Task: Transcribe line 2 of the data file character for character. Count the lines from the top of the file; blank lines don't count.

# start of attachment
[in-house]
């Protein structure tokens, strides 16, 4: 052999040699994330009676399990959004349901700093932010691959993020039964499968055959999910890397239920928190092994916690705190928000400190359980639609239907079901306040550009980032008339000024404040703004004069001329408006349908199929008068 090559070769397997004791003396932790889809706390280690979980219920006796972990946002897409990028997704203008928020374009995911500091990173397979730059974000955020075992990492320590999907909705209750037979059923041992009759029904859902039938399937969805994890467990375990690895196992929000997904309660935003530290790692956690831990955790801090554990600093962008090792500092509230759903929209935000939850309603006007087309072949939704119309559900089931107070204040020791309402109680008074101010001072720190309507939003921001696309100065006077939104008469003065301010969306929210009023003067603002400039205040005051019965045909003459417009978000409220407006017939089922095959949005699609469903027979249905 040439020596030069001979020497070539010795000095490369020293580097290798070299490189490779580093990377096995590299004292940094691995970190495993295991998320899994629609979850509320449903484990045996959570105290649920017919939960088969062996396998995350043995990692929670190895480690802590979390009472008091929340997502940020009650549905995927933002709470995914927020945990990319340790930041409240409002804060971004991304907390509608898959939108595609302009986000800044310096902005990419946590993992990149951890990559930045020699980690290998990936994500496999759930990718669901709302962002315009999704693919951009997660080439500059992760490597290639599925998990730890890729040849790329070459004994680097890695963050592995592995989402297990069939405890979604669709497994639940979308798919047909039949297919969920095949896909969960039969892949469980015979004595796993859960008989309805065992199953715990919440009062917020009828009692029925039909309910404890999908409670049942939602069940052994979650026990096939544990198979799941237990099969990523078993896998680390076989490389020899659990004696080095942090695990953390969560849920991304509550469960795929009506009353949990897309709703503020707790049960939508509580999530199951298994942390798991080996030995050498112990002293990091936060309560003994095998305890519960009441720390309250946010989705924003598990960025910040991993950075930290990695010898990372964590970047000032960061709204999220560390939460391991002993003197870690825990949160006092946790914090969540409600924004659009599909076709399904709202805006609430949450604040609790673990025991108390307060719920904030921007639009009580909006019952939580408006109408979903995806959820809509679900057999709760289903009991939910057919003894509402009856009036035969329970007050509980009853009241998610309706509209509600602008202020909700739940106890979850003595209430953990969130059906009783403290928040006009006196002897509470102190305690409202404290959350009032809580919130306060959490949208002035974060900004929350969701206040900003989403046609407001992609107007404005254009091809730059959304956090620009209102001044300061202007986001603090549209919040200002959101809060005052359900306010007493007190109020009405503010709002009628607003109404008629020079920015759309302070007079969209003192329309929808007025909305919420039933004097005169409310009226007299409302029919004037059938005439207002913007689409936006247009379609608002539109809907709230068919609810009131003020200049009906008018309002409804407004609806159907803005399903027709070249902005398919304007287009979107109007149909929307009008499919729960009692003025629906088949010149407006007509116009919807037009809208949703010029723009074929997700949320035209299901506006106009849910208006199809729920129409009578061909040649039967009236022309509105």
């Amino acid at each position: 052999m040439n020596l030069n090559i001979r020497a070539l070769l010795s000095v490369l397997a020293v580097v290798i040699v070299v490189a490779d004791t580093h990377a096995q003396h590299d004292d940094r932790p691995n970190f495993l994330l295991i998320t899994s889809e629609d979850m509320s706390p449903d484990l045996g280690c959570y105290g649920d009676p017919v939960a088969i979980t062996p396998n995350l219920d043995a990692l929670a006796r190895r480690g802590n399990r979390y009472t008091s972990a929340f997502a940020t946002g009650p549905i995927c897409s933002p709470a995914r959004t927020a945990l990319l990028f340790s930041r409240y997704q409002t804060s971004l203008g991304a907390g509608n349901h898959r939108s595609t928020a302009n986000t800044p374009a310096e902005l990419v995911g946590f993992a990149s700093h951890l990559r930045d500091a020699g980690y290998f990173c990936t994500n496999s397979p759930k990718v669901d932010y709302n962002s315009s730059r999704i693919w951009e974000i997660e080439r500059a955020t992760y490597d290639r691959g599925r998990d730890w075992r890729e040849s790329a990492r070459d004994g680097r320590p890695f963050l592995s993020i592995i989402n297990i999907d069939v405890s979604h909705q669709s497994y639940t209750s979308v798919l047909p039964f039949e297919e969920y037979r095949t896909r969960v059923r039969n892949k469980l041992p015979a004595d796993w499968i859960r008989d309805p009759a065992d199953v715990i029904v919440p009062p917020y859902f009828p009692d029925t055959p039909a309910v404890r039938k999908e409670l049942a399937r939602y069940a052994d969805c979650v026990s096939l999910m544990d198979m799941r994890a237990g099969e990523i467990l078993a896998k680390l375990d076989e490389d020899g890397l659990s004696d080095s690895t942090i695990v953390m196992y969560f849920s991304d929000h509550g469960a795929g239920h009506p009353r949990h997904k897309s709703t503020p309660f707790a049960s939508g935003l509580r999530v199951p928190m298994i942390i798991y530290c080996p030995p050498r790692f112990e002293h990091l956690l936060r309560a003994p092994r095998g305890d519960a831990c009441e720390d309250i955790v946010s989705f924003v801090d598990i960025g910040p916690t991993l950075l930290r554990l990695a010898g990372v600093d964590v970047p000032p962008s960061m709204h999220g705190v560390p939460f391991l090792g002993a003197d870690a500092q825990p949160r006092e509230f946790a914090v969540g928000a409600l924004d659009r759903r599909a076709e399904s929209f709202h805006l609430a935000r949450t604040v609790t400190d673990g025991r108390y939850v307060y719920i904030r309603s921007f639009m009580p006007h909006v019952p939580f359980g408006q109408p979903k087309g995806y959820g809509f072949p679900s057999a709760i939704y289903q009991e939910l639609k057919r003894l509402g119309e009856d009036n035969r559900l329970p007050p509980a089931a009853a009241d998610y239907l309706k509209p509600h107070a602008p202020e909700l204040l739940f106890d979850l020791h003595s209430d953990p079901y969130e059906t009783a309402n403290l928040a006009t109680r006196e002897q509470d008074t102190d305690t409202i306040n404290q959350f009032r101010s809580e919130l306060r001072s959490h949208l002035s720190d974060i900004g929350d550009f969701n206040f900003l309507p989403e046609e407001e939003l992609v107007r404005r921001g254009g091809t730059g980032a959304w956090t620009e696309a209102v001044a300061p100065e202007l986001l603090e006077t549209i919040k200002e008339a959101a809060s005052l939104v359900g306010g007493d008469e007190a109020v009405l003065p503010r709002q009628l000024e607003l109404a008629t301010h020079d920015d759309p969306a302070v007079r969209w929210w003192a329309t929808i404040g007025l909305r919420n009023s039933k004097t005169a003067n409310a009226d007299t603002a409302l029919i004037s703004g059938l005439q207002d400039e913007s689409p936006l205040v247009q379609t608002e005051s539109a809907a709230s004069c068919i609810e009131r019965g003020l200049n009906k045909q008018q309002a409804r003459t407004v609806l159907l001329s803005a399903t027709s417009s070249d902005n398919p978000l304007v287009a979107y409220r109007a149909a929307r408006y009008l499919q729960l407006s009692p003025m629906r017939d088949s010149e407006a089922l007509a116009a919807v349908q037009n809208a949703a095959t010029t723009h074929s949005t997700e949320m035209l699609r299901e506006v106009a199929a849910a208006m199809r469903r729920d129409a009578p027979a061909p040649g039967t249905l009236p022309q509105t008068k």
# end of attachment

């Protein structure tokens, strides 16, 4: 052999040699994330009676399990959004349901700093932010691959993020039964499968055959999910890397239920928190092994916690705190928000400190359980639609239907079901306040550009980032008339000024404040703004004069001329408006349908199929008068 090559070769397997004791003396932790889809706390280690979980219920006796972990946002897409990028997704203008928020374009995911500091990173397979730059974000955020075992990492320590999907909705209750037979059923041992009759029904859902039938399937969805994890467990375990690895196992929000997904309660935003530290790692956690831990955790801090554990600093962008090792500092509230759903929209935000939850309603006007087309072949939704119309559900089931107070204040020791309402109680008074101010001072720190309507939003921001696309100065006077939104008469003065301010969306929210009023003067603002400039205040005051019965045909003459417009978000409220407006017939089922095959949005699609469903027979249905 040439020596030069001979020497070539010795000095490369020293580097290798070299490189490779580093990377096995590299004292940094691995970190495993295991998320899994629609979850509320449903484990045996959570105290649920017919939960088969062996396998995350043995990692929670190895480690802590979390009472008091929340997502940020009650549905995927933002709470995914927020945990990319340790930041409240409002804060971004991304907390509608898959939108595609302009986000800044310096902005990419946590993992990149951890990559930045020699980690290998990936994500496999759930990718669901709302962002315009999704693919951009997660080439500059992760490597290639599925998990730890890729040849790329070459004994680097890695963050592995592995989402297990069939405890979604669709497994639940979308798919047909039949297919969920095949896909969960039969892949469980015979004595796993859960008989309805065992199953715990919440009062917020009828009692029925039909309910404890999908409670049942939602069940052994979650026990096939544990198979799941237990099969990523078993896998680390076989490389020899659990004696080095942090695990953390969560849920991304509550469960795929009506009353949990897309709703503020707790049960939508509580999530199951298994942390798991080996030995050498112990002293990091936060309560003994095998305890519960009441720390309250946010989705924003598990960025910040991993950075930290990695010898990372964590970047000032960061709204999220560390939460391991002993003197870690825990949160006092946790914090969540409600924004659009599909076709399904709202805006609430949450604040609790673990025991108390307060719920904030921007639009009580909006019952939580408006109408979903995806959820809509679900057999709760289903009991939910057919003894509402009856009036035969329970007050509980009853009241998610309706509209509600602008202020909700739940106890979850003595209430953990969130059906009783403290928040006009006196002897509470102190305690409202404290959350009032809580919130306060959490949208002035974060900004929350969701206040900003989403046609407001992609107007404005254009091809730059959304956090620009209102001044300061202007986001603090549209919040200002959101809060005052359900306010007493007190109020009405503010709002009628607003109404008629020079920015759309302070007079969209003192329309929808007025909305919420039933004097005169409310009226007299409302029919004037059938005439207002913007689409936006247009379609608002539109809907709230068919609810009131003020200049009906008018309002409804407004609806159907803005399903027709070249902005398919304007287009979107109007149909929307009008499919729960009692003025629906088949010149407006007509116009919807037009809208949703010029723009074929997700949320035209299901506006106009849910208006199809729920129409009578061909040649039967009236022309509105």